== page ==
Posted December 21st, 2017
Each week I give you 12 things to know about Big 12 men’s basketball. Here’s last week’s column.
Conference play begins on Dec. 29, and teams will play their last games of the traditional non-conference season between now and then. Here is the 12 Big Things about Big 12 basketball preview you may or may not have asked for Christmas:
12. But first: Team with the best week
Oklahoma beat Wichita State 91- 83 at Wichita State on Dec. 16. The Sooners followed the best win any team in the conference owns with one of their players recording the best game any Big 12 player will have this season in a win over Northwestern State. Trae Young, the obvious Big 12 Player of the Week and front-runner for conference POY, scored 26 points and tied a NCAA Division I record with 22 assists in a 105-68 win on Tuesday.
Last week (click the link above), we talked about Young and his dominance, so let’s talk about the more impressive thing: Young was just as good against one of the best teams in all of college basketball the game before. Young scored 29 points and threw 10 assists on the road against the Shockers. That came against All-American type competition like Landry Shamet, so I’m more impressed by what he did Saturday — against a back court he’s more likely to see in the Big 12 — than what he did on his historic night.
11. Best game of the weekend: Texas vs. Alabama
Kansas is in California tonight playing Stanford and Oklahoma is at home against Northwestern, but Texas’ matchup against Alabama is juicier and more interesting than anything else — giving the stink-eye to you, Oklahoma State, who plays Texas Rio Grande Valley on Friday.
Texas is in a massive funk. They scored less than 50 points in a win over Tennessee State the other night and didn’t play much better in a win over Louisiana Tech before that. Now, we have North Carolina losing to Wofford and Indiana losing to Fort Wayne, so Texas pulling out those wins shouldn’t be dismissed, but they should sound alarms.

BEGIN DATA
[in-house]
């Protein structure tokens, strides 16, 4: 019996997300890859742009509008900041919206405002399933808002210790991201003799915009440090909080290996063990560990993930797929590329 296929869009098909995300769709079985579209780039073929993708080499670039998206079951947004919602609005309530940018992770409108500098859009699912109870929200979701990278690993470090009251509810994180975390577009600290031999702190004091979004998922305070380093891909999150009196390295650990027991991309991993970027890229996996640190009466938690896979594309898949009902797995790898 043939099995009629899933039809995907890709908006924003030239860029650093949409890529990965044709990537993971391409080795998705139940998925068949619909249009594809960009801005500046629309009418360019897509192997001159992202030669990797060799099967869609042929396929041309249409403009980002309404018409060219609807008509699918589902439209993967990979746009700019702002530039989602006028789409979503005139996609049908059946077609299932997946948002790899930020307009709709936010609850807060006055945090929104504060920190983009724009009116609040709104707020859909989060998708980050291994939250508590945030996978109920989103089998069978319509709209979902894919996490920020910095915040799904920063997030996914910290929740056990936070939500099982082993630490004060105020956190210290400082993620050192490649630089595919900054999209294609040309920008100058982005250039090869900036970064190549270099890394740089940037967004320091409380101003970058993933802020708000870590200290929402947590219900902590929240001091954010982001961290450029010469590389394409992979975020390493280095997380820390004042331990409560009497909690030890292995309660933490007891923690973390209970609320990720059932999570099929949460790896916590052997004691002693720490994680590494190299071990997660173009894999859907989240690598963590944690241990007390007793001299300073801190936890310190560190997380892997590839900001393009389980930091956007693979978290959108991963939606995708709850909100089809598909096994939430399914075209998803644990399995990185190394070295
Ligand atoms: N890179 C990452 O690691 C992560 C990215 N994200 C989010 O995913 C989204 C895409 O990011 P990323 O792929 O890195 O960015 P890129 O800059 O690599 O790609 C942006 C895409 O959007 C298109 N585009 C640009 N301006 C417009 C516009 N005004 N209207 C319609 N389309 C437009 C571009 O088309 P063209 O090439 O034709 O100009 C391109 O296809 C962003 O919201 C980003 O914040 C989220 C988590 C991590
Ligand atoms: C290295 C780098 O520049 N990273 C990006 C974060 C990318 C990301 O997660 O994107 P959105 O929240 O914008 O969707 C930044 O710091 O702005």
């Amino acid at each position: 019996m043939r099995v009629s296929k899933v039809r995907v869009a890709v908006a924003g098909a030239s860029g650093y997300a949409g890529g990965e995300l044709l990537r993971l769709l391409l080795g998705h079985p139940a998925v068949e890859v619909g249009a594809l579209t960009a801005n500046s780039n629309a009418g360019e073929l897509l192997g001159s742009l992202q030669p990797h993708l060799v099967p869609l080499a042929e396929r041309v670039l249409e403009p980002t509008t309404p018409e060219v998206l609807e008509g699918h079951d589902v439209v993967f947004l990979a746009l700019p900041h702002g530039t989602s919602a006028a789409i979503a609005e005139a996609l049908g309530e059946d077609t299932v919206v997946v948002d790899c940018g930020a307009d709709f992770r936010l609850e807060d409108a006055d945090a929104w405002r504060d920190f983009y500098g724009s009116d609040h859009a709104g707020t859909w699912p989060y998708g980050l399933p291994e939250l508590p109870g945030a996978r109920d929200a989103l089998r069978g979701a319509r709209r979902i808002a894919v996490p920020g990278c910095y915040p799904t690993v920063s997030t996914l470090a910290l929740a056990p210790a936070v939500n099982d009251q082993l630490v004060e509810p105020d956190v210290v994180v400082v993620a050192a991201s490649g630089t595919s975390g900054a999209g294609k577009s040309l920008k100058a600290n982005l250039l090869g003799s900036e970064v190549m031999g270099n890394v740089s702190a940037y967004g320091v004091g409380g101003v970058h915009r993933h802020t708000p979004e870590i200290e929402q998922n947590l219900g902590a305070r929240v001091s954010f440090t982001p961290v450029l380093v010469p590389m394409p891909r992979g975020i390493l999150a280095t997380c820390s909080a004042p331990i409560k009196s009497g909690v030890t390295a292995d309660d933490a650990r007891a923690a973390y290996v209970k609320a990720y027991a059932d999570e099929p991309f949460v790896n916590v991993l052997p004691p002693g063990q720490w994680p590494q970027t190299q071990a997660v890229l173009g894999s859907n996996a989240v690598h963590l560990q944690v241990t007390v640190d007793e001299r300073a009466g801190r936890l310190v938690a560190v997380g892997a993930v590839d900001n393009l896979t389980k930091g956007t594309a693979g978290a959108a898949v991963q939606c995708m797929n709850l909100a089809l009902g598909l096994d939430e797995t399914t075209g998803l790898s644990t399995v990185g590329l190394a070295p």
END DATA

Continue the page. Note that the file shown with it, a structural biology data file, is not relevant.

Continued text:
The Longhorns haven’t played well since returning from Oregon and the PK 80 Tournament. And now they’re hurt. Eric Davis will likely be back for the Alabama game and Andrew Jones is a “who knows,” but Texas has enough talent and depth to score more than 47 points against Tennessee State.
Plus, I like this matchup because Collin Sexton is a really good, and the Big 12 has lots of good point guards. So Texas gets one more major primer for Big 12 play. Can they win? Sure. Can they get embarrassed? Sure. We’ll see.
OK, now the Big 12 predictions:
10. Iowa State (9-2)
The Cyclones have won eight straight games. They are 9-2. Take a picture of that record, Hilton Magic fans.
While a win over Iowa in Hilton is awesome, and the win over Northern Iowa in Des Monies is very solid, Iowa State is ranked No. 72 at KenPom. I can’t shake the 74-56 home loss to Milwaukee — the No. 170-ranked team at KenPom that is 7-5 on the year. The loss to Missouri (No. 48 at KenPom) in the season opener is understandable, but they lost 74-59. Those are the two worst loses of any team in the Big 12 given the margin of defeat and who beat them.
Why I’m wrong: Those losses came on Nov. 10 and Nov. 13. That was, in the world of basketball, a long time ago. Since then, Iowa State has won the Puerto Rico Tip-Off, won the Cy-Hawk game and beat the state’s favorite mid-major program. They are a young team, and no one is talking about Donovan Jackson and Lindell Wigginton (averaging 16.2 and 15.5 ppg.).
Why I’m right: Iowa State has played the 275th-toughest schedule in the nation according to KenPom. Missouri is the best team Iowa State has played.
9. Kansas State (10-2)
After watching Wofford upset North Carolina, I stayed tuned-in and watched the first half of the Kansas State-Washington State game. My colleague Chris Bils pointed out just how hard the Spokane Sports Commission worked to get the mammoth matchup of Washington State and Kansas State.
(That’s not a joke, that place was packed. The Erwin Center should hire them.)